Aptamers are selected from large libraries of random sequences, thus aptamers themselves are not designed but the libraries that they are selected from are. The standard method of aptamer design has been for SELEX selection. This involves a synthetic library with a random region flanked by two primer recognition sites.
The Random Region
The random region is usually 40 nucleotides in length. There are however substantial constraints with this library design.
The random sequence needs to be at least 40 nucleotides in length in order to adequately explore structure space. If the random region is shorter than this, then there is too much potential for the random region to fold back onto the primer recognition regions. With a longer random region, there can be fold back onto the fixed sequences while still allowing sufficient variation in secondary structure with non-fold back regions.
The problem with this is that with 40 random nucleotides there are 1.2E24 possible sequences (4^40). This is equivalent to kilograms of DNA and is too much to use in a selection reaction. A general approach is to start with 1E15 sequences. This sounds like a lot, but it represents a very small subsampling of the possible sequences.
Limitations of SELEX
1E15 sounds like a lot of sequences but this is really so small a subsample of the 1.24 possible sequences that it is improbable that any two aliquots of 1E15 sequences will even have any of the same sequences in them. This means that SELEX is not reproducible. Any selection for a given target will result in different aptamer sequences being selected.
Each of the 1E15 sequences will be present as a single copy. This means that in selection it is probable that up 99.999% of the sequences are lost in the first selection round, including potentially the very best sequences.
Starting with one copy of each sequence means that reiterative rounds of selection are required to increase the copy number of the best sequences. This process of reiterative selection and PCR amplification is prone to bias by the amplifiability of the sequences in the library. Sequences with higher secondary structure may not be amplified as well as sequences with less secondary structure.
Antibody development has a system built in called immune tolerance to eliminate antibodies that bind to molecules that are produced by the host (self-avoidance). This means that antibodies will not bind to other antibodies or to abundant common targets like serum albumin. With SELEX it is possible to perform counter selection and remove aptamers that bind to counter targets. The difficulty with this approach is that counter selection works very effectively for aptamers that bind strongly to the counter target and does not work effectively for aptamers that bind weakly to the counter target. This is a problem with counter-targets such as serum albumin that are present at an average concentration of 600 uM in blood. If a target protein is present at a concentration of 600 pM, the difference in abundance is a billion-fold. If the binding affinity of an aptamer for the target protein is 1000X less for serum albumin, the presence of the serum albumin will still saturate it and interfere significantly with binding. There is a need to introduce an immune tolerance system into aptamer selection.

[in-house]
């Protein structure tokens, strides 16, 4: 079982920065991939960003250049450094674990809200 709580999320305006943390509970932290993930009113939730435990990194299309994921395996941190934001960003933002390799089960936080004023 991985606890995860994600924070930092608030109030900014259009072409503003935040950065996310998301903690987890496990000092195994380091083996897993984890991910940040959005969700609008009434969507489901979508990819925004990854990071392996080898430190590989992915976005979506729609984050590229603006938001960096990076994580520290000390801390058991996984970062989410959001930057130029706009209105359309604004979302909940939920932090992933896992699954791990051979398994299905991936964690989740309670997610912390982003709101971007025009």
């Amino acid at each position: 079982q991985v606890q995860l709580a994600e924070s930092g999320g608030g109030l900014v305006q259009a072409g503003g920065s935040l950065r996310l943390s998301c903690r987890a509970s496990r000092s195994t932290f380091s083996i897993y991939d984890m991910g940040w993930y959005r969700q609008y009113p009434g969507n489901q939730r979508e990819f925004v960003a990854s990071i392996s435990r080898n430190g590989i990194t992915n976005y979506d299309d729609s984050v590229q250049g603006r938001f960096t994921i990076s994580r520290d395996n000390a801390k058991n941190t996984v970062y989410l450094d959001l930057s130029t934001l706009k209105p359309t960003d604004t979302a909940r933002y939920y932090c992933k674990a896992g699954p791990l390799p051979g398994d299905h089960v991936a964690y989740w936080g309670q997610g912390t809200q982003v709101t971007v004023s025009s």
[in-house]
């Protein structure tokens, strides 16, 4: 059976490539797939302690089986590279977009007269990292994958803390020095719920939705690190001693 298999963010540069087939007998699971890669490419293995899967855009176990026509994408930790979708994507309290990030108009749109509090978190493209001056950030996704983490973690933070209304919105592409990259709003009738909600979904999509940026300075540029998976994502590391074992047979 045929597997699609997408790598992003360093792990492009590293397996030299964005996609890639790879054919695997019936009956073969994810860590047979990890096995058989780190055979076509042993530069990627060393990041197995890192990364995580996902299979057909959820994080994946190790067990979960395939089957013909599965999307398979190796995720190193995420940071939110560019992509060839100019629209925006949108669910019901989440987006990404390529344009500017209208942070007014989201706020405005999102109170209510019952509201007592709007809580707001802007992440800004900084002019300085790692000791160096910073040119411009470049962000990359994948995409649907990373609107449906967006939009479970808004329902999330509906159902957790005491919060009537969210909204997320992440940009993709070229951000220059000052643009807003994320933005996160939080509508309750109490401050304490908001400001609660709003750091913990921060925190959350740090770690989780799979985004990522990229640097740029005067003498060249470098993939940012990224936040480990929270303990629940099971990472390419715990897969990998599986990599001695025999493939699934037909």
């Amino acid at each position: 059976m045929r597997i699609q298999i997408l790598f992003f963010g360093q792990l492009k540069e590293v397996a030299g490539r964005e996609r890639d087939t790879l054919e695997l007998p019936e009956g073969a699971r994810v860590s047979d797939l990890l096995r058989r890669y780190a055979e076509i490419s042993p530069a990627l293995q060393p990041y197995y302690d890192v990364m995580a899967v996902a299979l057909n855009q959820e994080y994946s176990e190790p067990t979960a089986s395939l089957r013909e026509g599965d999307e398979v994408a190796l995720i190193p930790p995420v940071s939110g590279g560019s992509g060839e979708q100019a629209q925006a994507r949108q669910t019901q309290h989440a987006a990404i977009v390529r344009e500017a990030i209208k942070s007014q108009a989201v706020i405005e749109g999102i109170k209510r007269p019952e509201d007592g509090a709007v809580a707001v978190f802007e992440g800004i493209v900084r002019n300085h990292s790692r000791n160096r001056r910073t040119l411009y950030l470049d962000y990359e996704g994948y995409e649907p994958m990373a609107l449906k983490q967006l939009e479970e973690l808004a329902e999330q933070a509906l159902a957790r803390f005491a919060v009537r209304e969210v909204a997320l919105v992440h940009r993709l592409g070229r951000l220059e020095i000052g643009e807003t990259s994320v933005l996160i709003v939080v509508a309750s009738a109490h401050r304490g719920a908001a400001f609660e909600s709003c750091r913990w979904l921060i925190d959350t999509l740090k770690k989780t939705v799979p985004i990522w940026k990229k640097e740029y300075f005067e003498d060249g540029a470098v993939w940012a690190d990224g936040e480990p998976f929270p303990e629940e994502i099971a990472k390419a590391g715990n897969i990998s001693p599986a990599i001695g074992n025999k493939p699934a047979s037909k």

The Solution – NEOMERS
To overcome these constraints, NeoVentures has developed and validated a new approach to aptamer selection that we call Neomers. Neomers are not merely improved aptamers based on truncation of SELEX aptamers, like proprietary options from other companies. Neomers represent a breakthrough in aptamer development with reduced cross-reactivity to common targets in biological fluids.
The proprietary Neomer library design consists of 16 random nucleotides interspersed with fixed nucleotides.
This is a breakthrough in aptamer selection science as we can determine if any given sequence in our library binds even weakly to abundant targets in relevant matrices such as:
- Serum albumin
We are building more knowledge with every Neomer project. We are building a database of Neomer fingerprints and proteins and metabolites that cause them. Neomers will enable more successful diagnostic applications of aptamers.
Learn more about the advantages of Neomers by getting in touch with our team. Click here to contact NeoVentures.
Dr. Gregory Penner academic training was a blend of very practical plant breeding theory combined with molecular biology. He has used this blend of biology and mathematics to first develop and lead a cereal biotechnology research team with the government of Canada and subsequently as a global research leader with Monsanto Inc. He has been a thought leader in aptamer development globally for the last twenty years as CEO and President of NeoVentures. He has led this company to financial stability without outside investment with an integrated approach to aptamer discovery and commercialization. In 2015, he co- founded a second company, NeoNeuro in Paris France, focused on an innovative approach to identify Aptamarkers for complex diseases.